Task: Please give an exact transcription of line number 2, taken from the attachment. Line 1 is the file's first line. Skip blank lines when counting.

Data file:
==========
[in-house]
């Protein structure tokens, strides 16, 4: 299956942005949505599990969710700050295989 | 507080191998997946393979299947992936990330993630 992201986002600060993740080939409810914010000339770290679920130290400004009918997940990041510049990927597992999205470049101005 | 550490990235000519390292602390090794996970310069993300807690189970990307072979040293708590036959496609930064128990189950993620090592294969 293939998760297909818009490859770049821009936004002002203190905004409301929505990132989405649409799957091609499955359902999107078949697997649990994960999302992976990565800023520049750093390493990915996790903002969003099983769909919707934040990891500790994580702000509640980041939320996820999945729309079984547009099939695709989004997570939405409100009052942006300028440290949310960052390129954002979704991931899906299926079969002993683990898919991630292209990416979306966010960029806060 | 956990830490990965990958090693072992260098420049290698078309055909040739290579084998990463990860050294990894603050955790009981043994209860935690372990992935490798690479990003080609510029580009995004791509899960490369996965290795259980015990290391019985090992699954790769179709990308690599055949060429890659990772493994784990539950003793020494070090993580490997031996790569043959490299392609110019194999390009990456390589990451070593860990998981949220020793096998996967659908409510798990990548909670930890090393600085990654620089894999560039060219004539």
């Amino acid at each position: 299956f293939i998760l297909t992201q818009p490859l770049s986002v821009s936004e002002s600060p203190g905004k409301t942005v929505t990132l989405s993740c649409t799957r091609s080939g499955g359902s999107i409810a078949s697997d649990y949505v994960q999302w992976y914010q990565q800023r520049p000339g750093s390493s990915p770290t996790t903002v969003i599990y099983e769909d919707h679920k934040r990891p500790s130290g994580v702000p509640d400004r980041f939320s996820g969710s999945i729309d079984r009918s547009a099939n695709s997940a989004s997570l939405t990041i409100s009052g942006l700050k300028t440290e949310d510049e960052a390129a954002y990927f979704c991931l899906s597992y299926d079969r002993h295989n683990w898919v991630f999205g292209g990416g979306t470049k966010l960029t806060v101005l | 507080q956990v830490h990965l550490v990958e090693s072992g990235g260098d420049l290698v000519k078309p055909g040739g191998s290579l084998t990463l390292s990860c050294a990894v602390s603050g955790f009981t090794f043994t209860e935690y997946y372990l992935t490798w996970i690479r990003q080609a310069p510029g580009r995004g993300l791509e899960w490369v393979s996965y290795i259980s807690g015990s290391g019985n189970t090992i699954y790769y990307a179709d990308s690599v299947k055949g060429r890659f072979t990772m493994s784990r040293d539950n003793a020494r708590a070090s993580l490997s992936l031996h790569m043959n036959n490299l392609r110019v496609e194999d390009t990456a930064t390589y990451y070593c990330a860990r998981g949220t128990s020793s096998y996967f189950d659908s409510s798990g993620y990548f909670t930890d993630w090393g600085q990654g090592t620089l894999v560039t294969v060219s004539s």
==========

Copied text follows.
């Protein structure tokens, strides 16, 4: 299956942005949505599990969710700050295989 | 507080191998997946393979299947992936990330993630 992201986002600060993740080939409810914010000339770290679920130290400004009918997940990041510049990927597992999205470049101005 | 550490990235000519390292602390090794996970310069993300807690189970990307072979040293708590036959496609930064128990189950993620090592294969 293939998760297909818009490859770049821009936004002002203190905004409301929505990132989405649409799957091609499955359902999107078949697997649990994960999302992976990565800023520049750093390493990915996790903002969003099983769909919707934040990891500790994580702000509640980041939320996820999945729309079984547009099939695709989004997570939405409100009052942006300028440290949310960052390129954002979704991931899906299926079969002993683990898919991630292209990416979306966010960029806060 | 956990830490990965990958090693072992260098420049290698078309055909040739290579084998990463990860050294990894603050955790009981043994209860935690372990992935490798690479990003080609510029580009995004791509899960490369996965290795259980015990290391019985090992699954790769179709990308690599055949060429890659990772493994784990539950003793020494070090993580490997031996790569043959490299392609110019194999390009990456390589990451070593860990998981949220020793096998996967659908409510798990990548909670930890090393600085990654620089894999560039060219004539």